Spring Cleaning: A Mountain Bikerís Primer
Spring Cleaning: A Mountain Bikerís Primerby Rob de Luca
Ah, Spring. The snow is melting from the peaks, and the trails are singing their siren song. If youíre like us, youíre already pawing the dirt, planning trips to Moab and southern Colorado. Like us, you canít wait to tip over while still clipped in, stick your hand in a cactus while you poop in the desert, go showerless for three days in a row, attempt to pitch a 6-man tent at midnight in a bourbon-soaked haze, and then complain that itís a piece of crap when it blows over with you still in itóthatís what Spring is all about, besides taxes. Finally (also like us), you probably went to pull your bike out of the garage and found it barely rideable, its frame caked with dirt from your last fall ride, and your chain a black, noisy mess. Maybe you didnít, because you maintain all your gear like precious jewelry. If thatís the case, go sip your Chai latte while you gloat, and hereís hoping you burn the roof of your mouth, ya jerk. But for those of you who are still here, we took some time out of our busy day (yeah right) to work up a little step-by-step resuscitation plan that will have you and your two wheels rolling AFQAP (As Freakiní Quick As Possible). Read on!
Step 1: Get Clean.
If you donít already have a full Pit Kit, hereís what youíll need to get started:
- Two buckets, one filled with ice, one with hot water.
- A sponge or soft brush.
- An old toothbrush.
- A degreasing rag.
- A clean towel. Donít use a monogrammed one from the guest bathroom or youíll be in a lot of trouble.
- A bottle of biodegradable cleaner (we like Pedroís 'cause it smells better than Simple Green, but you can use either)
- A six-pack of tasty beer. Westerners: go here. East Coasters: here.
Second, address the bike: soak it down, and wipe off any boulders or squirrels still stuck in the stays. Once the chunks are gone, spray it all over with the cleaner, wait a minute, and then go to work with the brush or spongeódonít be shy. Now unbolt your seat collar, pull out your post, and drop the front wheel out of the fork. Get the toothbrush into all the black spots until your hands are filthy and the little parts arenít. Donít forget your hubs and rims. When everything shines, rinse down the frame and dry it off with the towel.
Step 2: Degrease.
If your chain is really a rusty mess (it shouldnít be if you kept it lubed last season) youíll need a new one. Otherwise, drip a healthy dose of citrus degreaser on that sucker and scrub away like youíre Lady Macbeth. This will be frustrating, because every time you turn your cranks, more grime from the chainring and cassette will get on the chain. Tip #1: take off your rear wheel and use the rag to go back-and-forth between your cassette cogs, then wrap the rag around your chain and run it through your hand. After this, your hands will look like you moonlight as an auto mechanic. Very cool.
Step 3: Lube.
Grab your all-purpose grease and some chain lube that matches your riding conditions, and put on your leather mask with the zipper over the mouth. Now take the mask off, sicko, itís not that kind of party. The rule here is: if it has threads and it moves, grease it. If it doesnít, lube it up. Hit your pivots (if you ride a full-suspension frame), chain, and derailleurs with lube, and use grease on seat collar bolts and axle nuts. For things like your disc rotors and stem clamp, check the torque settings in the manual and use a torque wrench, or risk stripping threads. If you have a bike stand, you can do all of this standing up, plus youíll look varsity when your friends come over.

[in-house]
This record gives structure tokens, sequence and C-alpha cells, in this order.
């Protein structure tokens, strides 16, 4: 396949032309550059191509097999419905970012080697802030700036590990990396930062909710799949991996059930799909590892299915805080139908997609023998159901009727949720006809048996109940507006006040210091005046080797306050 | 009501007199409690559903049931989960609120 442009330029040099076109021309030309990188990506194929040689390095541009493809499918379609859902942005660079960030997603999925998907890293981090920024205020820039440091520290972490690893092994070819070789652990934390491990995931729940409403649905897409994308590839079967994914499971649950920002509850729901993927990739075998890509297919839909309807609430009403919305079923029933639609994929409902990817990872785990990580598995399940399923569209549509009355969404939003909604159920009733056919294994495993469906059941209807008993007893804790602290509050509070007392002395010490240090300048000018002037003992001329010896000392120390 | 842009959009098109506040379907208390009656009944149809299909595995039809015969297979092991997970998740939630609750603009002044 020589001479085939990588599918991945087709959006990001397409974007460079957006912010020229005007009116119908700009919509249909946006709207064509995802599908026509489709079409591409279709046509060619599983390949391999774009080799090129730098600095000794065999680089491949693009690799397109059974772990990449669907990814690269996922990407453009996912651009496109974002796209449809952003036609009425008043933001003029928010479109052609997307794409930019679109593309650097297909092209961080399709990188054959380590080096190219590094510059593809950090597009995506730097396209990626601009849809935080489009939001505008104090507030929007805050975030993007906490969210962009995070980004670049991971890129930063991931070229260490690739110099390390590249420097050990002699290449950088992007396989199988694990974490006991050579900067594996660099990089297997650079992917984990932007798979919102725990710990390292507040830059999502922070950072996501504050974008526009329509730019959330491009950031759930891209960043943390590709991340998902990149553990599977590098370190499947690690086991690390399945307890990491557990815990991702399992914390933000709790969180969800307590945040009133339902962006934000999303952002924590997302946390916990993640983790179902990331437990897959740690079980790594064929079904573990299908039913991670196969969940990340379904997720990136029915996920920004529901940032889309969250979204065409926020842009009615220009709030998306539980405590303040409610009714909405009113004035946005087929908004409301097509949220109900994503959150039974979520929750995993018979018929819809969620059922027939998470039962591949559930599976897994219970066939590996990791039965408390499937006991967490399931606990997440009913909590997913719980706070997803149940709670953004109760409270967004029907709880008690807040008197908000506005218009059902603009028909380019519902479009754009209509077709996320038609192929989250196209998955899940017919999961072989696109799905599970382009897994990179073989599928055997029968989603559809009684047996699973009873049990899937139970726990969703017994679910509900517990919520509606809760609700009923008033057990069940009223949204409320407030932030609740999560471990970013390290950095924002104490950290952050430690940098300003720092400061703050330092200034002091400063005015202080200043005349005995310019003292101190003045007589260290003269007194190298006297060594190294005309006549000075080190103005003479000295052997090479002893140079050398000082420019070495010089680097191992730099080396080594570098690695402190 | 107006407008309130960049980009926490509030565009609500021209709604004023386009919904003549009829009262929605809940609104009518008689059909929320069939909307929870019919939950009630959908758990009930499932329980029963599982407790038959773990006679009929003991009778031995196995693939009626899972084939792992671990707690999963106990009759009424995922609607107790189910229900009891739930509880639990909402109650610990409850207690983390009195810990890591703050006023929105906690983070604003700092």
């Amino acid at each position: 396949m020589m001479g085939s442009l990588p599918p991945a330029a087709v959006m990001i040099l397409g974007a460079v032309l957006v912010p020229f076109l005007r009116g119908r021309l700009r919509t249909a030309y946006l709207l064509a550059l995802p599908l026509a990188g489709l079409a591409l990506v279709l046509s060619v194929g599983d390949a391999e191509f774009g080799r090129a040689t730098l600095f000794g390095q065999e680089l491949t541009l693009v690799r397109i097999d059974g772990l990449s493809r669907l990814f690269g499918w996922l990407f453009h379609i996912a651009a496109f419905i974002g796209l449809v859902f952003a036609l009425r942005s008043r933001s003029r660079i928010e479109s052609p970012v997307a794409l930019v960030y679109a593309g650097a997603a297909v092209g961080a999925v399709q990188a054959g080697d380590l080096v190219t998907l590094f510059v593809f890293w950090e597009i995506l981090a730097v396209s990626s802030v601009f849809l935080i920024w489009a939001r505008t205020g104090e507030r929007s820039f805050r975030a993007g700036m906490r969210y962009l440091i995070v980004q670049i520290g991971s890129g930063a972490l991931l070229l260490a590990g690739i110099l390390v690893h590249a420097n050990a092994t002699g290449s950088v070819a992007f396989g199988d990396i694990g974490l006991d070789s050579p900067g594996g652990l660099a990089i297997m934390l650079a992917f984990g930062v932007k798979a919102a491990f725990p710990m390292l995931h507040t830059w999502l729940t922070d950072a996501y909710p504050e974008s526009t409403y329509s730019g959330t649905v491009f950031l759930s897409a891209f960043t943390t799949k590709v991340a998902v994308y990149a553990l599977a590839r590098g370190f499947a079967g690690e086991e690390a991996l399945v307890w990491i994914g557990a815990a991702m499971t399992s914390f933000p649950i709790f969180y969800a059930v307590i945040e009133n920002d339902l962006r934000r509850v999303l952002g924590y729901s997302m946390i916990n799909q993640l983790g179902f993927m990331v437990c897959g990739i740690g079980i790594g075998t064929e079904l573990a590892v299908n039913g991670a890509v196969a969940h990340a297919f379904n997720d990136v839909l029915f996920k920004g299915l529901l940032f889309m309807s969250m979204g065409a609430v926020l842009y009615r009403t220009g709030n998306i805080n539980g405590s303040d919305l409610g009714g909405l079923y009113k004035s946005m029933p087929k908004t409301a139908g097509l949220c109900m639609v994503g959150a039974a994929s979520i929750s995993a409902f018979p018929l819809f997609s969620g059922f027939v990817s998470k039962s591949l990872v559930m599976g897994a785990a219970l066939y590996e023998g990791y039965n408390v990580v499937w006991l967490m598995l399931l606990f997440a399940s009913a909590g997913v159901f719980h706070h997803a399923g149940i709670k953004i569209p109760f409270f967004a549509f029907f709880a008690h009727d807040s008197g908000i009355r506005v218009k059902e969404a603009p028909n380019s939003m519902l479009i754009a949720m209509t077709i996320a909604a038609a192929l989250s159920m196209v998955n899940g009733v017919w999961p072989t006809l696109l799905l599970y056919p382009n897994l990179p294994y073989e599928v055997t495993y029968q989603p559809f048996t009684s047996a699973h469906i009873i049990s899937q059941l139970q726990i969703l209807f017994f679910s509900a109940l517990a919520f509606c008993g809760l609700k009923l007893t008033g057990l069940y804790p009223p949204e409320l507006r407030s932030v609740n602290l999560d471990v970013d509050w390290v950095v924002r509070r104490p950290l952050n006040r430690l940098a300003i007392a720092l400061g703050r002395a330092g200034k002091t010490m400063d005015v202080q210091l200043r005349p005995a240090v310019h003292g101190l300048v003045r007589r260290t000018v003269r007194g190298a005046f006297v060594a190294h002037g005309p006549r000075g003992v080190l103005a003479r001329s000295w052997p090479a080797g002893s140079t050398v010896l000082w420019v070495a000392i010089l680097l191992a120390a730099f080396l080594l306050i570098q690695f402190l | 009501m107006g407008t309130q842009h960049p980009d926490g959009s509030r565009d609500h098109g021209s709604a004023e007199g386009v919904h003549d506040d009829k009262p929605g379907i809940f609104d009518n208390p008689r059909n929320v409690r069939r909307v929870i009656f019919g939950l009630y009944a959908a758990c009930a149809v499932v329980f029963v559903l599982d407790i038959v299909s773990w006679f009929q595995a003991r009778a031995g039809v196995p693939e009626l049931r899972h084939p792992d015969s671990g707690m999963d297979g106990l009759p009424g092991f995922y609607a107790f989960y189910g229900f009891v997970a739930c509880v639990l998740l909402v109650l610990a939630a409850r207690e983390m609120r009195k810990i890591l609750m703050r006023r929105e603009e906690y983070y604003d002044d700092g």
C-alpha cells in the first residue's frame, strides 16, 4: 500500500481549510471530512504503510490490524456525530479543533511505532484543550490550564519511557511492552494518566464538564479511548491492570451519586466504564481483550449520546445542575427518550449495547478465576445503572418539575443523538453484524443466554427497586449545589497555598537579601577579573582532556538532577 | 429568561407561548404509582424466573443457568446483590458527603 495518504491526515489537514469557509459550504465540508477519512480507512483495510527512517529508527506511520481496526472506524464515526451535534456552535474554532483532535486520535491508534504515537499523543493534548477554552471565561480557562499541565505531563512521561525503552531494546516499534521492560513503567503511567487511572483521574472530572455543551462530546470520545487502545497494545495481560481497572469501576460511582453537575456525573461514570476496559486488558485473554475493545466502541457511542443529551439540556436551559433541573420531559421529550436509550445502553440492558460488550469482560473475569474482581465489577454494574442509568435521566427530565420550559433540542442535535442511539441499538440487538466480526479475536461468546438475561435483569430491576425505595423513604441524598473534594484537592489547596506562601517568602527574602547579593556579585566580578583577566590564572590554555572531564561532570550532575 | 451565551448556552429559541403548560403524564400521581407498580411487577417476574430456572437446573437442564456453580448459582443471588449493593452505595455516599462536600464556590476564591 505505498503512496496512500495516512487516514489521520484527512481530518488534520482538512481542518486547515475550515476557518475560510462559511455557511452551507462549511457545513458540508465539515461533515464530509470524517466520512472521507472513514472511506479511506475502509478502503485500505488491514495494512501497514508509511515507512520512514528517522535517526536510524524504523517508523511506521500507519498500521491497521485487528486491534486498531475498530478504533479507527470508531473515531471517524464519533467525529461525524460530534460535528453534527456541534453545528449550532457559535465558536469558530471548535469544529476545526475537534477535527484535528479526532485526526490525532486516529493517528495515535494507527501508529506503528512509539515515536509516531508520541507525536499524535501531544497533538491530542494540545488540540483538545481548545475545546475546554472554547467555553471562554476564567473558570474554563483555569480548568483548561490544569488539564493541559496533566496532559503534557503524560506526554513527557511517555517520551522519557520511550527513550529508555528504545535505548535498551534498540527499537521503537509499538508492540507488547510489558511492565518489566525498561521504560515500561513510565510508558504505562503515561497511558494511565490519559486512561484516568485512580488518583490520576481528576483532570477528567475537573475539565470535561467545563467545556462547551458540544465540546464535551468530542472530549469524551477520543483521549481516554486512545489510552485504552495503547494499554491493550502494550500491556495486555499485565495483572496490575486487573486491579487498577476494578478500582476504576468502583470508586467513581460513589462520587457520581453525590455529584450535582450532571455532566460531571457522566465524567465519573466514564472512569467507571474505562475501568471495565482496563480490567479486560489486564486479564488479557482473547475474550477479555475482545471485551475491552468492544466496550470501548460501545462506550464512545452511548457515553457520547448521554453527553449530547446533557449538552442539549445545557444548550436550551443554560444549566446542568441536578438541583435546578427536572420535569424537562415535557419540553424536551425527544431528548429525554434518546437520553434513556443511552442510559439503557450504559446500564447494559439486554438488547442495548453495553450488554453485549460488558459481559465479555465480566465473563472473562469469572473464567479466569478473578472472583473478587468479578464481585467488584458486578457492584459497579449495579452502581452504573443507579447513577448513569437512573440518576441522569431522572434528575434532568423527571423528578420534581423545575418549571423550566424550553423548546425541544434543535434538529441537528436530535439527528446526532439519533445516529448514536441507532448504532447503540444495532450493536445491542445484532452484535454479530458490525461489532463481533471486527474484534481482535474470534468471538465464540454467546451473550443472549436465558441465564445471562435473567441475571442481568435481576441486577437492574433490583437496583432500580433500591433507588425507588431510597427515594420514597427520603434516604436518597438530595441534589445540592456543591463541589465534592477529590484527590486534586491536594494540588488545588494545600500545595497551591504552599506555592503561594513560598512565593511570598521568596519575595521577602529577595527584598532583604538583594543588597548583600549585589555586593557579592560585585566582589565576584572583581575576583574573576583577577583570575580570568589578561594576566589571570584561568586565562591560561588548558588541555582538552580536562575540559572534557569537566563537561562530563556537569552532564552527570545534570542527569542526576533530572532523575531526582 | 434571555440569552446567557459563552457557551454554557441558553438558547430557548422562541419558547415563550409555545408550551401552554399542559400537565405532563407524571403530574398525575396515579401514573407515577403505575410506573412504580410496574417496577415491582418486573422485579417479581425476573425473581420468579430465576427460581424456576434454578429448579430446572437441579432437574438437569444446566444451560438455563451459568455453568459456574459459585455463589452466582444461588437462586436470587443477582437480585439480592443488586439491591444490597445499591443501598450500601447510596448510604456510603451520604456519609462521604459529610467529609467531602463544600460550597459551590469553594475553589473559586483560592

Step 4: Check your gear.
So, the entire time you were cleaning all that stuff, you were supposed to be checking for frame cracks, worn parts, stripped threads, et cetera. Did we forget to mention that? Sorryógo back and start over from Step 1.
Just kidding Ö if you didnít spot anything it probably wasnít major, but definitely give your ride a once-over, pressing down on your top tube, looking at welds and joints for signs of weakness. DONíT ride a cracked frame (duh). The same rule applies to your helmet. A crack in your lid means itís shot; get a new one or keep a backup brain on ice at the hospital. We like to replace our XC tubes, and keep the old ones as spares. If you ride DH/FR, check out a new set of knobbies, or at the very least drop in some new tire sealant so your first ride of the season doesnít end up a long hike instead. Tip #2: if you donít know how to tune your fork, shock, or derailleurs, thereís no shame in calling a friend or taking your bike to a reputable shop. Theyíll respect your attention to cleanliness, and tell you if you missed anything while you fondle the latest gear.
Step 5: Pat yourself on the back.
Remember those microbrews in the bucket? Itís time to enjoy. Turn the dirty water bucket upside-down, pop a squat, and crack open a brewski. Congratulate yourself on a job well done.
Step 6: Ride, stupid
Why are you still reading?